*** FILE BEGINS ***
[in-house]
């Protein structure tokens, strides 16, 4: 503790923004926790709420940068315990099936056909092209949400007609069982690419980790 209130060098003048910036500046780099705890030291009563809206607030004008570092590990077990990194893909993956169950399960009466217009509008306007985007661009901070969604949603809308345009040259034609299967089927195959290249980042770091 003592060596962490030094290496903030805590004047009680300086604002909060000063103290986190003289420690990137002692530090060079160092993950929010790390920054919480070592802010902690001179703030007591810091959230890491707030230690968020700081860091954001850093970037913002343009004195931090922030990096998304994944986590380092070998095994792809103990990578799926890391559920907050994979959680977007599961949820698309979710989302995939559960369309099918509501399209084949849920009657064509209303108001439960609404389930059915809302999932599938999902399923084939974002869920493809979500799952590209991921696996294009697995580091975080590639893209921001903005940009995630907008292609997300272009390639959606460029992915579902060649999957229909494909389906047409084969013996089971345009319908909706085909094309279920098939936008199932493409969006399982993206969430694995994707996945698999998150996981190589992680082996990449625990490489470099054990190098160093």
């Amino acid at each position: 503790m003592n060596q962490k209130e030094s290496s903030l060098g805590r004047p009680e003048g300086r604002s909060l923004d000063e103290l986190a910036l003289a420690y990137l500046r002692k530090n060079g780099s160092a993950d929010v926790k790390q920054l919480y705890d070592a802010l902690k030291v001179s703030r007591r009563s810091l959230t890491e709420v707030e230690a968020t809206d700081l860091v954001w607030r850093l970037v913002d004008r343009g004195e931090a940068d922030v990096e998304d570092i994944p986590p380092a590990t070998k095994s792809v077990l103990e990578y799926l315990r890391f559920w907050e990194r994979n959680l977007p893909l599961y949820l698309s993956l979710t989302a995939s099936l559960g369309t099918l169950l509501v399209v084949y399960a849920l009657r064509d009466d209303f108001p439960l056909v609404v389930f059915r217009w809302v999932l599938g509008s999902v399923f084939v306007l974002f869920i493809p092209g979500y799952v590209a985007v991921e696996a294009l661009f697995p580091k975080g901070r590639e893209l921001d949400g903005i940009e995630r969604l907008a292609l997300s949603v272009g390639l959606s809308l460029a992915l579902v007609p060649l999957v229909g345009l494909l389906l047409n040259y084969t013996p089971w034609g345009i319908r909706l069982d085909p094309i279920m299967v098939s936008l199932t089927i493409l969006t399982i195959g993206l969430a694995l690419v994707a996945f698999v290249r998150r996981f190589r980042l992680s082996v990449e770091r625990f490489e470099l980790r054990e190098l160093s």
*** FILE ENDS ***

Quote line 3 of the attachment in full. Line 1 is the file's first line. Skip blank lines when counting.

């Amino acid at each position: 503790m003592n060596q962490k209130e030094s290496s903030l060098g805590r004047p009680e003048g300086r604002s909060l923004d000063e103290l986190a910036l003289a420690y990137l500046r002692k530090n060079g780099s160092a993950d929010v926790k790390q920054l919480y705890d070592a802010l902690k030291v001179s703030r007591r009563s810091l959230t890491e709420v707030e230690a968020t809206d700081l860091v954001w607030r850093l970037v913002d004008r343009g004195e931090a940068d922030v990096e998304d570092i994944p986590p380092a590990t070998k095994s792809v077990l103990e990578y799926l315990r890391f559920w907050e990194r994979n959680l977007p893909l599961y949820l698309s993956l979710t989302a995939s099936l559960g369309t099918l169950l509501v399209v084949y399960a849920l009657r064509d009466d209303f108001p439960l056909v609404v389930f059915r217009w809302v999932l599938g509008s999902v399923f084939v306007l974002f869920i493809p092209g979500y799952v590209a985007v991921e696996a294009l661009f697995p580091k975080g901070r590639e893209l921001d949400g903005i940009e995630r969604l907008a292609l997300s949603v272009g390639l959606s809308l460029a992915l579902v007609p060649l999957v229909g345009l494909l389906l047409n040259y084969t013996p089971w034609g345009i319908r909706l069982d085909p094309i279920m299967v098939s936008l199932t089927i493409l969006t399982i195959g993206l969430a694995l690419v994707a996945f698999v290249r998150r996981f190589r980042l992680s082996v990449e770091r625990f490489e470099l980790r054990e190098l160093s």